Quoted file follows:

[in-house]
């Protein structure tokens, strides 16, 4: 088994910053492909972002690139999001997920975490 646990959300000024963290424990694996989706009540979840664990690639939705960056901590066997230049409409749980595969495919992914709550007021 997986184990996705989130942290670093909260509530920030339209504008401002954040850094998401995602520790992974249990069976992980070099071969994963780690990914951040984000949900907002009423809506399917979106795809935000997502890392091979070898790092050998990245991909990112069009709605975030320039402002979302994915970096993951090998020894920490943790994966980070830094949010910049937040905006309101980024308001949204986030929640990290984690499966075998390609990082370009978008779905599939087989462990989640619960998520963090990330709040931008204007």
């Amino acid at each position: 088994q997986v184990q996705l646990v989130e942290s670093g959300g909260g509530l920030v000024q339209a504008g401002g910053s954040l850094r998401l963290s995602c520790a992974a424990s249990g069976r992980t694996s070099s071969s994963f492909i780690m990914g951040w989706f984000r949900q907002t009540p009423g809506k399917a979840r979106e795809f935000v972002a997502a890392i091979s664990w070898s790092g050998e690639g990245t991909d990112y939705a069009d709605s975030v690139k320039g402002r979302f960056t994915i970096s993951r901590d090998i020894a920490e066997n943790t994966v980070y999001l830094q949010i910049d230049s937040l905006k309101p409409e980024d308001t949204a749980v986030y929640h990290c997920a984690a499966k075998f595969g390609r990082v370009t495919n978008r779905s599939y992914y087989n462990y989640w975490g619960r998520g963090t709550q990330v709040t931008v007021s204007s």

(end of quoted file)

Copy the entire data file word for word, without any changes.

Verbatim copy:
[in-house]
């Protein structure tokens, strides 16, 4: 088994910053492909972002690139999001997920975490 646990959300000024963290424990694996989706009540979840664990690639939705960056901590066997230049409409749980595969495919992914709550007021 997986184990996705989130942290670093909260509530920030339209504008401002954040850094998401995602520790992974249990069976992980070099071969994963780690990914951040984000949900907002009423809506399917979106795809935000997502890392091979070898790092050998990245991909990112069009709605975030320039402002979302994915970096993951090998020894920490943790994966980070830094949010910049937040905006309101980024308001949204986030929640990290984690499966075998390609990082370009978008779905599939087989462990989640619960998520963090990330709040931008204007």
């Amino acid at each position: 088994q997986v184990q996705l646990v989130e942290s670093g959300g909260g509530l920030v000024q339209a504008g401002g910053s954040l850094r998401l963290s995602c520790a992974a424990s249990g069976r992980t694996s070099s071969s994963f492909i780690m990914g951040w989706f984000r949900q907002t009540p009423g809506k399917a979840r979106e795809f935000v972002a997502a890392i091979s664990w070898s790092g050998e690639g990245t991909d990112y939705a069009d709605s975030v690139k320039g402002r979302f960056t994915i970096s993951r901590d090998i020894a920490e066997n943790t994966v980070y999001l830094q949010i910049d230049s937040l905006k309101p409409e980024d308001t949204a749980v986030y929640h990290c997920a984690a499966k075998f595969g390609r990082v370009t495919n978008r779905s599939y992914y087989n462990y989640w975490g619960r998520g963090t709550q990330v709040t931008v007021s204007s």